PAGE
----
, NAIROBI, Kenya, Nov 29 – The Ethics and Anti-Corruption Commission (EACC) has challenged County Public Service Boards to tighten their grip on corruption in devolved units.
Addressing officials of County Public Service Boards drawn from the 47 counties, EACC Deputy CEO Michael Mubea said the commission remained dedicated to tackling corruption, a commitment that could be proven from the number of corruption cases involving public servants it has dealt with so far.
He challenged the boards to take a cue from them by adopting measures that will prevent corruption from thriving in the counties.
“We have charged over 100 public officials from the counties,” he said during a workshop at the Kenya School of Monetary Studies.
“We have Governors that are in court and more will be in court soon. In the financial year 2015/16 alone we recovered assets in cash of Sh700 million. From April 206 to date, we have had 21 cases in court out of which 18 have resulted into convictions.”
According to Mubea, the commission has achieved major milestones in realising requirements set out in Chapter Six of the Constitution of Kenya 2010 and in particular the dictates of the Leadership and Integrity Act 2012.
Mubea however noted with concern that most institutions were still lagging behind in implementation of integrity regulations including developing registers of conflict of interest and gifts.
He pointed out that some counties were yet to develop specific leadership and integrity codes as required by law, something that could negatively affect the fight on graft in counties.
Some 45 County Assemblies have submitted their leadership and integrity codes so far according to Mubea, which amount to 85 codes – 66 of which have already been approved by the commission with another 19 said to be under review.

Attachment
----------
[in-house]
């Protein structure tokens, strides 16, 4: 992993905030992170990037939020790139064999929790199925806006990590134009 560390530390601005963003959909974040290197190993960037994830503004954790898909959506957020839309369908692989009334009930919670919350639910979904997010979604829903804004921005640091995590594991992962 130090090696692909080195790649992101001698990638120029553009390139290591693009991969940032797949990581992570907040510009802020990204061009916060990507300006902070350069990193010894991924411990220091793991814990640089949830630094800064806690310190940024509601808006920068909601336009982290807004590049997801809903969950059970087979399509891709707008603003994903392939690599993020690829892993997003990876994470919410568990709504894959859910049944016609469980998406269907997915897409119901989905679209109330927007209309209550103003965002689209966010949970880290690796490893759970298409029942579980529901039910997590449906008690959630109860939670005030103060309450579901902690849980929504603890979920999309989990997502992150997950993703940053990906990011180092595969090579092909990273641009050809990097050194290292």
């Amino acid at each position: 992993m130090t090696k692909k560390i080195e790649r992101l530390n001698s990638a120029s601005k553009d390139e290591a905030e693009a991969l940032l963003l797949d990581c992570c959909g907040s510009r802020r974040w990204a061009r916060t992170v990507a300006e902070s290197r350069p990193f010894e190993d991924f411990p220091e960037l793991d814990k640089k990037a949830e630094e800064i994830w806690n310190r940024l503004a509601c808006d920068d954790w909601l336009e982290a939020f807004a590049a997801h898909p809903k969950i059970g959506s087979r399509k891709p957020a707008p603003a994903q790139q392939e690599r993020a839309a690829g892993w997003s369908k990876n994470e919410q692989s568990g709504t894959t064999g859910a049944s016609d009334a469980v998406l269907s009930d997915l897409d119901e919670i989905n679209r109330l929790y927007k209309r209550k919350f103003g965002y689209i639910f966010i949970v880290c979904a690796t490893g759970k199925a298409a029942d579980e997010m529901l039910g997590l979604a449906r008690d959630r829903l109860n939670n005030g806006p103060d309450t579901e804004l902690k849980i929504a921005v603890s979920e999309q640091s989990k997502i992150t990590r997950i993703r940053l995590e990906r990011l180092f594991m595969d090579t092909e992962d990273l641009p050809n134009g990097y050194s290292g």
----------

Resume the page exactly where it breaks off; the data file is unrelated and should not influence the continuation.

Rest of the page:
Embu and Isiolo County Assemblies are the only devolved legislative units that have not fulfilled this obligation.
Bungoma, Isiolo, Meru, Murang’a, Samburu, Siaya and Taita Taveta County Executive Committees are yet to submit their integrity codes to the commission as required by the Leadership and Integrity Act according to Mubea.
“The entities (County Executive Committee and County Assemblies) are in breach of section 37 of Leadership and Integrity Act which makes it mandatory for all public entities with state officers to develop and submit to the commission (EACC) such codes,” he noted.
Mubea cited the sentencing of Stephen Musina, a procurement officer at the Pumwani Maternity Hospital who was earlier this year jailed for two and a half years in prison for awarding a Sh1.22 million contract to a firm he had interest in for supply and delivery of surgical material, as one of the cases that County Service Board should work to combat.
According to Mubea, other institutions at the county level will have to play their role if corruption is to be rooted out of the public sector.
On her part, EACC Vice Chairperson Sophia Lepuchirit, called upon the boards to shun away from discriminating Kenyans when hiring for the county based on their ethnicity saying the actions amount to contravening the Public Officers Ethics Act.
“You should pick people who have integrity and the knowledge of what is to be done,” Lepuchirit said. “ If they bring somebody from the central region and you reject the doctor because he does not come from your ethnic community, then how will your people be treated.”
She further urged Kenyans to desist from cheering leaders accused of corruption as witnessed in the recent past whenever public officials appeared at the Integrity Centre for questioning saying corruption must not be politicised.